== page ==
(The Center Square) - Two bills regarding teacher raises await Oklahoma lawmakers when they begin their legislative session next month, and a third proposal for merit-based pay is on the table.
The Oklahoma State Board of Education approved a proposal from State Superintendent of Public Instruction Ryan Walters to base teacher pay raises on merit. The plan could cost $150 million.
The incentives would range from $2,500 to $10,000 and would be in addition to the minimum salary schedule, according to the proposal.
The plan differs from one approved by the State Board of Education in September when it voted to ask lawmakers for a $5,000 raise for state teachers. The raises would cost the state $310 billion and were supported by the Oklahoma Education Association.
The association is not backing the merit plan.
"The metrics used to determine merit-based pay are controversial and inequitable," OEA President Katherine Bishop said in a statement. "Our students deserve educators who are compensated and respected as the professionals they are. Previous pay raises for all educators have proven to increase quality candidates to the profession."
The starting annual salary for an Oklahoma teacher is $38,074, and the average salary is $54,762, according to the National Education Association. Surrounding states start teachers off at higher wages. New teachers in Texas start at $44,527. New Kansas teachers make slightly more than their Oklahoma counterparts at $39,100.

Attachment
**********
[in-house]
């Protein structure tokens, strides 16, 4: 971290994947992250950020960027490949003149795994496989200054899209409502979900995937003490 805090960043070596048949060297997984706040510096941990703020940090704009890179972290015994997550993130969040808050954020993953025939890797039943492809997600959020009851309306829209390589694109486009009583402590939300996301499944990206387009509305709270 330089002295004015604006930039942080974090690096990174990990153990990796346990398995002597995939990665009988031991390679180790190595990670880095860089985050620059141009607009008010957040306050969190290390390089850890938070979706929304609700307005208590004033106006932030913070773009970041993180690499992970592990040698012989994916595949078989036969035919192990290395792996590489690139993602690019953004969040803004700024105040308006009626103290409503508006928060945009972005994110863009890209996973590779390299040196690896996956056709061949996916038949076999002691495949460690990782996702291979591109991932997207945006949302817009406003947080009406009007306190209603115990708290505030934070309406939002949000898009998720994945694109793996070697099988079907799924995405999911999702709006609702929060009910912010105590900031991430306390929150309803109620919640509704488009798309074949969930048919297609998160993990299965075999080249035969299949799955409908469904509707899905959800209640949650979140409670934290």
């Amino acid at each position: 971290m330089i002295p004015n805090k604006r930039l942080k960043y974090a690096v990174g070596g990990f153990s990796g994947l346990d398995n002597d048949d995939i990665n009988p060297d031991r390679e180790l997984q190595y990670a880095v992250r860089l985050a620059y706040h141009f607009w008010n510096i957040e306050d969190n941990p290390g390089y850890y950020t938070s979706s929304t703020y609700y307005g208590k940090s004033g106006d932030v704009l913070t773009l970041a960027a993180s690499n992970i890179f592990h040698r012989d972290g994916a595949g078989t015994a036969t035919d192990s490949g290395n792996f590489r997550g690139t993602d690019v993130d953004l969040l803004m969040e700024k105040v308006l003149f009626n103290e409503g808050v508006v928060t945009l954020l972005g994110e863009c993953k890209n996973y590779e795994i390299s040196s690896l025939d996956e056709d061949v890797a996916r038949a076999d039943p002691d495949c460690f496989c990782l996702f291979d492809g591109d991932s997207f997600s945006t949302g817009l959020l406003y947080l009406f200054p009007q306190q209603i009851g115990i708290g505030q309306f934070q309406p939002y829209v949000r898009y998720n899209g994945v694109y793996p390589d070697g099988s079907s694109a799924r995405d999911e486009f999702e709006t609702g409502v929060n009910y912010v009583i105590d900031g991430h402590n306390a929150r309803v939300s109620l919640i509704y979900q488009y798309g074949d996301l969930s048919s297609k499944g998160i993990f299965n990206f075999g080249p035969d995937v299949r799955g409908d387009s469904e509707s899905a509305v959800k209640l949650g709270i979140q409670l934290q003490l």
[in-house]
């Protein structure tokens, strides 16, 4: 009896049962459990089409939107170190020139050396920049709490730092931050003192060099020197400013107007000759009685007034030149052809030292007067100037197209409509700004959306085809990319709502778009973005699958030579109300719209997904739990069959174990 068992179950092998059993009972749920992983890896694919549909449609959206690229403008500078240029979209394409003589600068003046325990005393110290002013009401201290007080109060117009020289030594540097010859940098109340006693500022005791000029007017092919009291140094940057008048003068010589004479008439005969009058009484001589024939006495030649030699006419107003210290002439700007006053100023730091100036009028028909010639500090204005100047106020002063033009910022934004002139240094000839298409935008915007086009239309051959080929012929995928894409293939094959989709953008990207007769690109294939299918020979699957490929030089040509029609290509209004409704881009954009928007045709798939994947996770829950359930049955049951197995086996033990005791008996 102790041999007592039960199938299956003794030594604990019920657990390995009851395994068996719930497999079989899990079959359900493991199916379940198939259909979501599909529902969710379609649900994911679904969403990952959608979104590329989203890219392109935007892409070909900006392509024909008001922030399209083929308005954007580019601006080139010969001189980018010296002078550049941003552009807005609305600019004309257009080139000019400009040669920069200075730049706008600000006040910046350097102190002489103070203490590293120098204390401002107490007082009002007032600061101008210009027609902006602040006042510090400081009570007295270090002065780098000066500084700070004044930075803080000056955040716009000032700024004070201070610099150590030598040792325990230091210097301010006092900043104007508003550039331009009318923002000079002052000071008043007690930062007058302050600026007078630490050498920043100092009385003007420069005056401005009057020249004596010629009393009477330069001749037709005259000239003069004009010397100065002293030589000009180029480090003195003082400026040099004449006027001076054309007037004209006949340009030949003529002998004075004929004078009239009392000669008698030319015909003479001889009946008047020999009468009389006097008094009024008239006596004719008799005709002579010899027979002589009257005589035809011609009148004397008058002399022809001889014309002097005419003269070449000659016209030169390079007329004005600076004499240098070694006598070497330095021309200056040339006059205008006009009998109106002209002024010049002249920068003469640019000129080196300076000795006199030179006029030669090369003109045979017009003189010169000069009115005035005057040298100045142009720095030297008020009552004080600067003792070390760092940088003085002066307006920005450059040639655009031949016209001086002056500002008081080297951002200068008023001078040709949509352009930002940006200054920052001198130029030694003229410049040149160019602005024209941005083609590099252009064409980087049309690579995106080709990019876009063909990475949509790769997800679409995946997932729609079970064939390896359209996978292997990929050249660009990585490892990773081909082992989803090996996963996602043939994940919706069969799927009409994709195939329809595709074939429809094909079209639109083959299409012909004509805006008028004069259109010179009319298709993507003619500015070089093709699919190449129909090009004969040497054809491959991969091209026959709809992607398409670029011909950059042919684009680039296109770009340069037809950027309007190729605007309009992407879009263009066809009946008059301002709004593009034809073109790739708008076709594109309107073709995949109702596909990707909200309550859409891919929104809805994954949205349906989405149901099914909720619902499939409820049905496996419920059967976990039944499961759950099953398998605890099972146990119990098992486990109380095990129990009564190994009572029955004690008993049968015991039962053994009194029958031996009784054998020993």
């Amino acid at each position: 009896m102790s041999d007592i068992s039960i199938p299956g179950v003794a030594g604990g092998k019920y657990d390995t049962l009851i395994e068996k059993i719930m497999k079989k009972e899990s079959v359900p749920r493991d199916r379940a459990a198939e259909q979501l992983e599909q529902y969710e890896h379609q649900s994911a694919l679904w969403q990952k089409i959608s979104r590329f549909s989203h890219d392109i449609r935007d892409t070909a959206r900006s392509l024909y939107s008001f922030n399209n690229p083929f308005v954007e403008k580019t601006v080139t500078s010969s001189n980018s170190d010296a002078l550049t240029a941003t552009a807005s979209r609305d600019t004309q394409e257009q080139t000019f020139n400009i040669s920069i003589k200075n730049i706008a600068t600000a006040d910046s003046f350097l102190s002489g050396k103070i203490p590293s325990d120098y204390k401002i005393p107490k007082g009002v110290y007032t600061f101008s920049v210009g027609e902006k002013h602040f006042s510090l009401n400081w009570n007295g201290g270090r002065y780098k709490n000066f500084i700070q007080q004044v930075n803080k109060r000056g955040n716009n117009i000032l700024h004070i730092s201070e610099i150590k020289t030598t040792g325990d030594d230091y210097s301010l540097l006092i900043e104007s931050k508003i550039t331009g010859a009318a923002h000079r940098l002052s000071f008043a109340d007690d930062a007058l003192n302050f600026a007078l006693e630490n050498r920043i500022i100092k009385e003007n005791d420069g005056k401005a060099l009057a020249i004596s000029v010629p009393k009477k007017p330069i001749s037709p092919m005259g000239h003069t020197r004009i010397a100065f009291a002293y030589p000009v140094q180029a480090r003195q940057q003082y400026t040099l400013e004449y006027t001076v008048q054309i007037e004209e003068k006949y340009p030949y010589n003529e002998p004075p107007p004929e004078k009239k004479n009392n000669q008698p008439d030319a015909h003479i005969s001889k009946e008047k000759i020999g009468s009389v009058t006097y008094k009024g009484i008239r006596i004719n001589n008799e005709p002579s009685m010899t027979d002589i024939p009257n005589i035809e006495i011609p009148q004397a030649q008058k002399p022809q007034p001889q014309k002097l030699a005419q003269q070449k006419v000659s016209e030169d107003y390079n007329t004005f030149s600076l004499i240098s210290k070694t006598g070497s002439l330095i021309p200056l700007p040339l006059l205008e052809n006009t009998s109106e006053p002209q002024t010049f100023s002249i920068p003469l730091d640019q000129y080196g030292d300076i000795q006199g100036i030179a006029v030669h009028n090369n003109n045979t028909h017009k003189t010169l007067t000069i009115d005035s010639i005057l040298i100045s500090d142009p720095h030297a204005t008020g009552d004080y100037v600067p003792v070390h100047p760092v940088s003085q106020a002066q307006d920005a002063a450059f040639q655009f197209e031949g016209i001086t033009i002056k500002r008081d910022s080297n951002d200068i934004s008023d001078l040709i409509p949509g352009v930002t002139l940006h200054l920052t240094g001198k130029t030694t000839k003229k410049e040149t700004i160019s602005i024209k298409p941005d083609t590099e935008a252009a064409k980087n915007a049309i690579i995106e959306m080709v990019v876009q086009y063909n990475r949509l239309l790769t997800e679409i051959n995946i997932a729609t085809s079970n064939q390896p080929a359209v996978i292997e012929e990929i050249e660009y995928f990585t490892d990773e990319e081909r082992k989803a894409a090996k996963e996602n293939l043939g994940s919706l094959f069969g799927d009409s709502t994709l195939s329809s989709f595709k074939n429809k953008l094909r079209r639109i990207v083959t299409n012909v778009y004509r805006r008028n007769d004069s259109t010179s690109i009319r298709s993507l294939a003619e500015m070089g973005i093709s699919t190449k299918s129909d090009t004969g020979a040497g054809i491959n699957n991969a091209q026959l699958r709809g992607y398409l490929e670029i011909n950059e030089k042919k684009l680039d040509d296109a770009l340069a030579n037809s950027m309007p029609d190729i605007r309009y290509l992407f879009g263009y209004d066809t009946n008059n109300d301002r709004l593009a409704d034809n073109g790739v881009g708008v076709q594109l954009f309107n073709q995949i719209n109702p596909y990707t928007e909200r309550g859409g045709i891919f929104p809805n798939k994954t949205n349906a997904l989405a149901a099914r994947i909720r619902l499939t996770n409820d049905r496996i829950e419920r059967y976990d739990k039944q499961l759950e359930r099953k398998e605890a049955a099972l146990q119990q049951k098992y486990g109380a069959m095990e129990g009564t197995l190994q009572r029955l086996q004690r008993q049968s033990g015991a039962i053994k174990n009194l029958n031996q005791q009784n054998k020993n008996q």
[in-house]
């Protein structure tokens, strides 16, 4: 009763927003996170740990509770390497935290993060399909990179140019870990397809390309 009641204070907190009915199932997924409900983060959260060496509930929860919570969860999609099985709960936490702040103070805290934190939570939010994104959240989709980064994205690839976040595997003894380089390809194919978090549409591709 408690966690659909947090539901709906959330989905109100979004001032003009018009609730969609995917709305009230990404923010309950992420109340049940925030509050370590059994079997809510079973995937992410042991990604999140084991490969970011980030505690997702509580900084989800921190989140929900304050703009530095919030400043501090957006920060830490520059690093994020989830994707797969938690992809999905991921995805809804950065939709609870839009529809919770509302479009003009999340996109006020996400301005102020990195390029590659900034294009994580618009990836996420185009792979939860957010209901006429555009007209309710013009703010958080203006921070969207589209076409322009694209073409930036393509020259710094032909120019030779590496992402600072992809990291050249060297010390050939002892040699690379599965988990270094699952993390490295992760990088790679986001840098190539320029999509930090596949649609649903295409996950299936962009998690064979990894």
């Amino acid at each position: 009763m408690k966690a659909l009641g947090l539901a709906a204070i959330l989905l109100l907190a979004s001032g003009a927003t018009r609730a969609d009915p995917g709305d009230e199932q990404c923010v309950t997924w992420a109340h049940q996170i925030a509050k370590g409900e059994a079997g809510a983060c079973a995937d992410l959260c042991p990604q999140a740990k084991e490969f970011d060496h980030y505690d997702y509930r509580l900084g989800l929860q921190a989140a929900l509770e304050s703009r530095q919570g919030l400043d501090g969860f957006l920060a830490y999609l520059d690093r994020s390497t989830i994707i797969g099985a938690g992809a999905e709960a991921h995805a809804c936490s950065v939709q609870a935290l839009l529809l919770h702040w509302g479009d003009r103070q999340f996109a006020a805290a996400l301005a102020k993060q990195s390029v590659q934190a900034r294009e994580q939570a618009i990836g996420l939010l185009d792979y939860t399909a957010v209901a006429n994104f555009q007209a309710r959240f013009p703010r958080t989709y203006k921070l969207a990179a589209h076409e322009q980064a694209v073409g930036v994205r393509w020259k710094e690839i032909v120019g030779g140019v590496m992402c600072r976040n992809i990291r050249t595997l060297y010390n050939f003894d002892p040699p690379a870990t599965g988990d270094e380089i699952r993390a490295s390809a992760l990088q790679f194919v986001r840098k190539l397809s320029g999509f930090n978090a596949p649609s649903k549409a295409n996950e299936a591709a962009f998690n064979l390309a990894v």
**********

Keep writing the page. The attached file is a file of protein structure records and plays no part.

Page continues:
Lawmakers are also introducing bills that would give teachers pay raises.
Sen. Dewayne Pemberton, R-Muskogee, a retired educator, introduced a bill in December that would give teachers a $2,000 annual raise for the 2023-2024, 2026-2027 and 2029-2030 school years. He said he hoped the pay raises would alleviate the state's teacher shortage.
"We had 3,338 emergency certifications last year," he said. "We're running about the same number this year. We can't find teachers, especially in the math and science areas."
Pemberton's bill is assigned to the Senate Education Committee.
Sen. Adam Pugh, R-Edmond, introduced a comprehensive education package last week that includes a bill allocating $241 million for teacher pay raises. The proposal would move starting teacher pay to $40,000 annually with a $3,000 pay increase through the next four years, and incremental pay raises after that. That bill is also assigned to the Senate Education Committee.